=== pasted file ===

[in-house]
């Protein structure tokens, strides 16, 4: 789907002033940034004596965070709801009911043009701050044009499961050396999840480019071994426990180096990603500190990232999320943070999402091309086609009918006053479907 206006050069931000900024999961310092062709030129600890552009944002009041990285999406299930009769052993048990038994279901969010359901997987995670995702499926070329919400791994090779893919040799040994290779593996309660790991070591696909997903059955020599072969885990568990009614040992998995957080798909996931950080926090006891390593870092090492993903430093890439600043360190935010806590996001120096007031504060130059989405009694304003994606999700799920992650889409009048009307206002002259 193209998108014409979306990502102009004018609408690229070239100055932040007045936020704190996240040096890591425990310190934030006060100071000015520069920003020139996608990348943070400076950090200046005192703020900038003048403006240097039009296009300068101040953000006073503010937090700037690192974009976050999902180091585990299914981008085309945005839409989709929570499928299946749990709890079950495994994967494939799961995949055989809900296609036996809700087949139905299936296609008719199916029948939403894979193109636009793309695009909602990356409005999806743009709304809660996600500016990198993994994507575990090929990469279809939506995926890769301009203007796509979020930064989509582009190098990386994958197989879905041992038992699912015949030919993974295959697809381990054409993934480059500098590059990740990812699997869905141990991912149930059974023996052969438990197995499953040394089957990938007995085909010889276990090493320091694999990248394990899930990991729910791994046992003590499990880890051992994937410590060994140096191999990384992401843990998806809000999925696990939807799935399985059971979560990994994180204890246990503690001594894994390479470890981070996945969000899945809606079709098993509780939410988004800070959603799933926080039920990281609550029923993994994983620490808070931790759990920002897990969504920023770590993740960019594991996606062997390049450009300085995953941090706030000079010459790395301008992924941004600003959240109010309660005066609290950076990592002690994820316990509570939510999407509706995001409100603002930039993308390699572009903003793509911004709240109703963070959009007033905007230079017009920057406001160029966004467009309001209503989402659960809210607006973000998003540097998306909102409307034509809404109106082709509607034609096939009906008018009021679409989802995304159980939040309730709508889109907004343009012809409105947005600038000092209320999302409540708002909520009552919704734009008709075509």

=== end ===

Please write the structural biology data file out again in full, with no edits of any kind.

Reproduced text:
[in-house]
């Protein structure tokens, strides 16, 4: 789907002033940034004596965070709801009911043009701050044009499961050396999840480019071994426990180096990603500190990232999320943070999402091309086609009918006053479907 206006050069931000900024999961310092062709030129600890552009944002009041990285999406299930009769052993048990038994279901969010359901997987995670995702499926070329919400791994090779893919040799040994290779593996309660790991070591696909997903059955020599072969885990568990009614040992998995957080798909996931950080926090006891390593870092090492993903430093890439600043360190935010806590996001120096007031504060130059989405009694304003994606999700799920992650889409009048009307206002002259 193209998108014409979306990502102009004018609408690229070239100055932040007045936020704190996240040096890591425990310190934030006060100071000015520069920003020139996608990348943070400076950090200046005192703020900038003048403006240097039009296009300068101040953000006073503010937090700037690192974009976050999902180091585990299914981008085309945005839409989709929570499928299946749990709890079950495994994967494939799961995949055989809900296609036996809700087949139905299936296609008719199916029948939403894979193109636009793309695009909602990356409005999806743009709304809660996600500016990198993994994507575990090929990469279809939506995926890769301009203007796509979020930064989509582009190098990386994958197989879905041992038992699912015949030919993974295959697809381990054409993934480059500098590059990740990812699997869905141990991912149930059974023996052969438990197995499953040394089957990938007995085909010889276990090493320091694999990248394990899930990991729910791994046992003590499990880890051992994937410590060994140096191999990384992401843990998806809000999925696990939807799935399985059971979560990994994180204890246990503690001594894994390479470890981070996945969000899945809606079709098993509780939410988004800070959603799933926080039920990281609550029923993994994983620490808070931790759990920002897990969504920023770590993740960019594991996606062997390049450009300085995953941090706030000079010459790395301008992924941004600003959240109010309660005066609290950076990592002690994820316990509570939510999407509706995001409100603002930039993308390699572009903003793509911004709240109703963070959009007033905007230079017009920057406001160029966004467009309001209503989402659960809210607006973000998003540097998306909102409307034509809404109106082709509607034609096939009906008018009021679409989802995304159980939040309730709508889109907004343009012809409105947005600038000092209320999302409540708002909520009552919704734009008709075509």